There are many traditional characters associated with our modern-day celebration of Christmas and some of the best known and loved are Santa’s reindeer – but just how did it come about that Santa had reindeer ….? Of course, we all know that it is a very closely guarded secret – but we can do a little investigation to see what we can see…
Reindeer were long held in mystical wonder by people way before Christmas became what we know it as today. They were seen to represent safe journeys, travelling, endurance and strength. They were revered as wise, gentle and noble creatures, who looked after each other and were strong survivors in the very harshest of climes. All these qualities would make them a very fine choice for Santa, who having originally tried goats to pull his sleigh, decided an upgrade was required and swoped the goats for reindeer.
So how did Santa’s reindeer get their names? Obviously Santa named them for his own reasons long, long ago – however, the cat got out of the bag when some blabbermouth (who wisely chose to remain anonymous!) wrote a poem that quoted, Dasher, Dancer, Prancer, Vixen, Comet, Cupid, Donner and Blitzen.
An interesting observation is that Santa’s reindeers have antlers in December – this would suggest that they are female, because male reindeer shed their antlers before Christmas time; whereas female reindeer keep their antlers all year round – so it looks like Santa’s sleigh runs on girl power!
Another well-known fact is that the reindeer ‘click’ as they move – this is true of many of their kind, it’s actually a feature of a tendon in their hooves and the noise helps them to stick together, especially during a particularly snowy blizzard. Personally, I’ve heard that the clicking noise might relate to some form of navigation system that Santa uses…but this is unconfirmed.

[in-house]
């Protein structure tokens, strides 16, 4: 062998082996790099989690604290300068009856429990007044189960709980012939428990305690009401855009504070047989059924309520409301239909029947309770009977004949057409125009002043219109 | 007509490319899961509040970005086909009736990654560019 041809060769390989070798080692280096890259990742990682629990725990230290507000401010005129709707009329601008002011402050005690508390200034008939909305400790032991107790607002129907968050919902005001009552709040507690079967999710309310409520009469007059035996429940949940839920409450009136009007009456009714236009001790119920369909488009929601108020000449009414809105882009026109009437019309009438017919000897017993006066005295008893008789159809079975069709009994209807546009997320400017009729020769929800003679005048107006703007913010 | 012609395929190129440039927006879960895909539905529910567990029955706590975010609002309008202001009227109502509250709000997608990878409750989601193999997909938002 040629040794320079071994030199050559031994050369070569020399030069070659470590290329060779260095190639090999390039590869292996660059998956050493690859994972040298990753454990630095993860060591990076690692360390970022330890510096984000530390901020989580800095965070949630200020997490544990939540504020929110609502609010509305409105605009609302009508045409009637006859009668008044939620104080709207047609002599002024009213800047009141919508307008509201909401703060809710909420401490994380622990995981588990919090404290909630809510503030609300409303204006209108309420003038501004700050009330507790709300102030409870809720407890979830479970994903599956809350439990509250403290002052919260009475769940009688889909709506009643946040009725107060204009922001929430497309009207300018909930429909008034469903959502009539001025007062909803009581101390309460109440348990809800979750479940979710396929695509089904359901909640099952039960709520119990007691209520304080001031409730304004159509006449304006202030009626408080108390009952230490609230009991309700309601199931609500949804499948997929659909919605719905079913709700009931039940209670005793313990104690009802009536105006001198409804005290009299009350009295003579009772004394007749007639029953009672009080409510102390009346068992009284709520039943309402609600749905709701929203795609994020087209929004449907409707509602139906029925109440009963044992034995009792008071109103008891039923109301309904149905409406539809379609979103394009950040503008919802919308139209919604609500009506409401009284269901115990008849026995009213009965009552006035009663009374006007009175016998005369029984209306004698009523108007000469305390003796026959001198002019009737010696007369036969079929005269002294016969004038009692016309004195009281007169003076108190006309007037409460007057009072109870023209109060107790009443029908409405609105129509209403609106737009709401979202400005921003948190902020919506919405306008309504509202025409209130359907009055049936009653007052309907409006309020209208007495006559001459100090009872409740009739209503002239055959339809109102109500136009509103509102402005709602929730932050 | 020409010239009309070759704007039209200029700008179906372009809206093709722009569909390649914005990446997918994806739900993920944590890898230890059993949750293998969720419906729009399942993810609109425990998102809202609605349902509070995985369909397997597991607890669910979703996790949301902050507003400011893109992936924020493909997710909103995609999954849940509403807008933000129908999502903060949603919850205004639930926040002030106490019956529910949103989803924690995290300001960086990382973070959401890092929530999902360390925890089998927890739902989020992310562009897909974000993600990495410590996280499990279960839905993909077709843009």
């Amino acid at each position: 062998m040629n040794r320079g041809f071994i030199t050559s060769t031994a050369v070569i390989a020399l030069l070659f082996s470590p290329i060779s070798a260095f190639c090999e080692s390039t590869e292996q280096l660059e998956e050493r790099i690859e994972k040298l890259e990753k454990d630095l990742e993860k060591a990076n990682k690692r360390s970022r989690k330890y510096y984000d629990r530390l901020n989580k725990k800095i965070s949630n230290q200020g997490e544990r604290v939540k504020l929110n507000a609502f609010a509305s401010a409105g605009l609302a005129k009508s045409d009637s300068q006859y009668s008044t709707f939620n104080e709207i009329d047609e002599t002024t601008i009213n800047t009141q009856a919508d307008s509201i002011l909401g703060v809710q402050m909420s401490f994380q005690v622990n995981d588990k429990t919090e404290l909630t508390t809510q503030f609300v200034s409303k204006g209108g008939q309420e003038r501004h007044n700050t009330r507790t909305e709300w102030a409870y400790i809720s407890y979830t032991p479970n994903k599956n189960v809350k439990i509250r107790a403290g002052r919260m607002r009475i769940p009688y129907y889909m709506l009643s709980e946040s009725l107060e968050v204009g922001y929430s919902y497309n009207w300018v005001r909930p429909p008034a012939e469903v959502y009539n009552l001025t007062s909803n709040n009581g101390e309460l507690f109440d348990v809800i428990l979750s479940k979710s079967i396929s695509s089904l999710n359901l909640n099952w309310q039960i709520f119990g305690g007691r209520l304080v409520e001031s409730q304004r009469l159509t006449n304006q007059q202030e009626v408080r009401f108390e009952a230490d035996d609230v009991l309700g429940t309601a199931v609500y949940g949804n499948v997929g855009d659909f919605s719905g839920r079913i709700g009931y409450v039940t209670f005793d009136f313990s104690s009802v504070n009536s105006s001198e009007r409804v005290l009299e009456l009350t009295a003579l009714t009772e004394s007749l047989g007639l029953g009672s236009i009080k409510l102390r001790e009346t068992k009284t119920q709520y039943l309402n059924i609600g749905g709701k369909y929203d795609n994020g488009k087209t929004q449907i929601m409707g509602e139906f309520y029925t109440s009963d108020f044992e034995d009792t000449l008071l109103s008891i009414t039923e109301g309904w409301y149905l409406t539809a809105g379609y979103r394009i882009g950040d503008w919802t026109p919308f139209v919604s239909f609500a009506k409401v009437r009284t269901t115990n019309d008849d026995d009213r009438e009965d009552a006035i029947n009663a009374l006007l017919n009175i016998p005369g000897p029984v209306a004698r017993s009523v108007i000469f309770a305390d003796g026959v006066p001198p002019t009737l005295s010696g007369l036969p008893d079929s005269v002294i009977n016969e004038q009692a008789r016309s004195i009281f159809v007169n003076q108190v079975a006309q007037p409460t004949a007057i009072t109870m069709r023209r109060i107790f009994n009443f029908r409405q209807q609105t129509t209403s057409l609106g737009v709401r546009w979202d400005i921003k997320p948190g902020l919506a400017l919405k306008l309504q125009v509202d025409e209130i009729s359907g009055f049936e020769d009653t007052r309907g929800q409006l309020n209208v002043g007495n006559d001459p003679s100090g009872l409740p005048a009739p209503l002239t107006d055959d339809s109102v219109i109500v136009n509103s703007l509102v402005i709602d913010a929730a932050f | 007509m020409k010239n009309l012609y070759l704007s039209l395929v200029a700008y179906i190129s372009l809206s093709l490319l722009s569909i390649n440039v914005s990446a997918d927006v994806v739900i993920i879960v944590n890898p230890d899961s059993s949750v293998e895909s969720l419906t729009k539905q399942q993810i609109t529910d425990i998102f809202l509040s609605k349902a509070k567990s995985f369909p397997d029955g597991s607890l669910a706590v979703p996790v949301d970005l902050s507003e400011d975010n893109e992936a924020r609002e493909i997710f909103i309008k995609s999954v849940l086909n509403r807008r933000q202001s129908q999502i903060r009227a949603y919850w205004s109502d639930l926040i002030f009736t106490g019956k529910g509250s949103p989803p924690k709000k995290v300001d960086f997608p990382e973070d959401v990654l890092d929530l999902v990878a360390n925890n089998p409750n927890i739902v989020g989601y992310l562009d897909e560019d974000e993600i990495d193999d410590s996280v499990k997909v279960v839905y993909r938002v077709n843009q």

The famous Rudolph was a late comer, apparently due to one particularly foggy Christmas Eve night when his obviously glowing nose was seen as a helpful guide for the sleigh. Just how did he come to have such a handy honker? Well, all reindeer have a rich blood supply in their noses, giving them a slightly reddish tinge; but Rudolph is blessed with an especially bright and red one. Robert L May produced an exposé in his poem – Rudolph the Red Nosed Reindeer – in 1939 and music was put to this a decade later to produce the world-famous festive song.
Our other burning question is – how do Santa’ reindeers manage to fly? Well obviously Santa is keeping well and truly tight lipped about it, so we are forced to speculate and there are a few possibilities: perhaps another creature taught them – a kindly bird or even a friendly bee maybe? Another theory is that they eat a little something magical to help get them off the ground – there are some fungi in those parts that might do the trick and give them a lift! More likely is that they are a distinct sub species that have an inherited an ability to fly. Either way, unfortunately we are only able to guess.
You may be wondering just what the reindeer do for the rest of the year? Obviously they need a good, long rest after their exertions from Christmas Eve and they like to chill out (!) and enjoy a munch on their favourite food – lichen and leaves. As a reward, we hear that Santa treats them to a grain mix to help get their strength back up.
After a well-deserved break, the reindeer go back into training: they go for runs far and wide – they are masters of migration and can really cover a lot of ground; they also train at pulling sleighs to maintain their muscle tone. As well as concentrating on their physical prowess, the reindeer also attend lessons on aerial navigation and route planning, which helps them get around the world in the most efficient time possible, whilst being sure not to miss anyone out. Then, as the nights begin to get longer and darker, we hear that they undertake covert flying lessons, where they have the chance to hone their aeronautical abilities, ready for the big day.
Naturally there is a back up team or two of reindeer who train alongside the A team, just in case one of them is needed to step in – that way, Santa can rest assured that he will always have a trusty reindeer line-up to power his sleigh.
Santa was once heard to say that he wouldn’t be able to do his job without his trusty reindeer crew, “they are really very deer to me!” he laughed…